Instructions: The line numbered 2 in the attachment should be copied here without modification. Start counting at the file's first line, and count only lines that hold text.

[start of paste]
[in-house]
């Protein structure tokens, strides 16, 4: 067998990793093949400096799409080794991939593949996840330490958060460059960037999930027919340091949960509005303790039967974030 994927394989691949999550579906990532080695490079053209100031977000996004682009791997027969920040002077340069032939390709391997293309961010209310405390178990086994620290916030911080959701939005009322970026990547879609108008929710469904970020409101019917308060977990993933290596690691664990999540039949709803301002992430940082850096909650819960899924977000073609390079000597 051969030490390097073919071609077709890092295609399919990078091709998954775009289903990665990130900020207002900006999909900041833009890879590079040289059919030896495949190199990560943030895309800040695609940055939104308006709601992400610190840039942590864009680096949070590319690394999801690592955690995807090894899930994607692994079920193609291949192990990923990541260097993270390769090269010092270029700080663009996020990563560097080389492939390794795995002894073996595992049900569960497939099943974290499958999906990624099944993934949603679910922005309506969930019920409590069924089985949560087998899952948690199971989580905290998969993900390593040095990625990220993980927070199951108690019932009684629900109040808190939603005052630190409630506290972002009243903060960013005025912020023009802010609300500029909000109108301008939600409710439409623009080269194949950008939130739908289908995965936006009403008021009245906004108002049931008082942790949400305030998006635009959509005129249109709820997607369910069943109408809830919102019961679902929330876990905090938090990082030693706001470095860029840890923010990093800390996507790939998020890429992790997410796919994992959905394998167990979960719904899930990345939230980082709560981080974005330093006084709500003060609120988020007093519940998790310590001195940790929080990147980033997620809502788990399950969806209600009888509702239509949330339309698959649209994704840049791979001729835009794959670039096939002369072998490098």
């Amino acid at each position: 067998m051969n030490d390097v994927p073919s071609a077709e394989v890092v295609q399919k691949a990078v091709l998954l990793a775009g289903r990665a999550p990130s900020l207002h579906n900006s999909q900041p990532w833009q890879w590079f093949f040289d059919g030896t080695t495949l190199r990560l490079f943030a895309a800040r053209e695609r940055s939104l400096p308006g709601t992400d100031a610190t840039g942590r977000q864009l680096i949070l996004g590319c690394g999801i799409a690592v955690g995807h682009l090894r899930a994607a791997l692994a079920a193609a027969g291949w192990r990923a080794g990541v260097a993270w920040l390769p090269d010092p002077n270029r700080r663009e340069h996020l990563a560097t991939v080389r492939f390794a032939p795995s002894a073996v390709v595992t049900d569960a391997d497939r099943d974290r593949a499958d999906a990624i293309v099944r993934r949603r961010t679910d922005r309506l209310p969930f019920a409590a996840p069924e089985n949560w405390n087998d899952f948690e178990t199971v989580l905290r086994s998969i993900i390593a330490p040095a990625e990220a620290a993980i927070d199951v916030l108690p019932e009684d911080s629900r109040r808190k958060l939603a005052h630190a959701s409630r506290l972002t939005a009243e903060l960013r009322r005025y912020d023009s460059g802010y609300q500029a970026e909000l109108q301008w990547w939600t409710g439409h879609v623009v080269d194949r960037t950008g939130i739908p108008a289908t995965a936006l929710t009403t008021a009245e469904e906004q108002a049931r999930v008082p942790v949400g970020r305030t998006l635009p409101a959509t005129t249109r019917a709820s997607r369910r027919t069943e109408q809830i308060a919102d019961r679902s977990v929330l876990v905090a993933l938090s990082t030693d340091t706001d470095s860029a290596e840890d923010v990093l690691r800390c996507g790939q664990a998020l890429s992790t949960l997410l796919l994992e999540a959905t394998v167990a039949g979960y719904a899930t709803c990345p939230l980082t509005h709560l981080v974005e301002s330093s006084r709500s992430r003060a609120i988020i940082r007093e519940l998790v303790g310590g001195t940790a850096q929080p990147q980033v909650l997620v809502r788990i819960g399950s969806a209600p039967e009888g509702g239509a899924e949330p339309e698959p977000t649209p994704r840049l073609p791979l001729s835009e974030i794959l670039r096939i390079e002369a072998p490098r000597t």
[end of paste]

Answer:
């Protein structure tokens, strides 16, 4: 067998990793093949400096799409080794991939593949996840330490958060460059960037999930027919340091949960509005303790039967974030 994927394989691949999550579906990532080695490079053209100031977000996004682009791997027969920040002077340069032939390709391997293309961010209310405390178990086994620290916030911080959701939005009322970026990547879609108008929710469904970020409101019917308060977990993933290596690691664990999540039949709803301002992430940082850096909650819960899924977000073609390079000597 051969030490390097073919071609077709890092295609399919990078091709998954775009289903990665990130900020207002900006999909900041833009890879590079040289059919030896495949190199990560943030895309800040695609940055939104308006709601992400610190840039942590864009680096949070590319690394999801690592955690995807090894899930994607692994079920193609291949192990990923990541260097993270390769090269010092270029700080663009996020990563560097080389492939390794795995002894073996595992049900569960497939099943974290499958999906990624099944993934949603679910922005309506969930019920409590069924089985949560087998899952948690199971989580905290998969993900390593040095990625990220993980927070199951108690019932009684629900109040808190939603005052630190409630506290972002009243903060960013005025912020023009802010609300500029909000109108301008939600409710439409623009080269194949950008939130739908289908995965936006009403008021009245906004108002049931008082942790949400305030998006635009959509005129249109709820997607369910069943109408809830919102019961679902929330876990905090938090990082030693706001470095860029840890923010990093800390996507790939998020890429992790997410796919994992959905394998167990979960719904899930990345939230980082709560981080974005330093006084709500003060609120988020007093519940998790310590001195940790929080990147980033997620809502788990399950969806209600009888509702239509949330339309698959649209994704840049791979001729835009794959670039096939002369072998490098």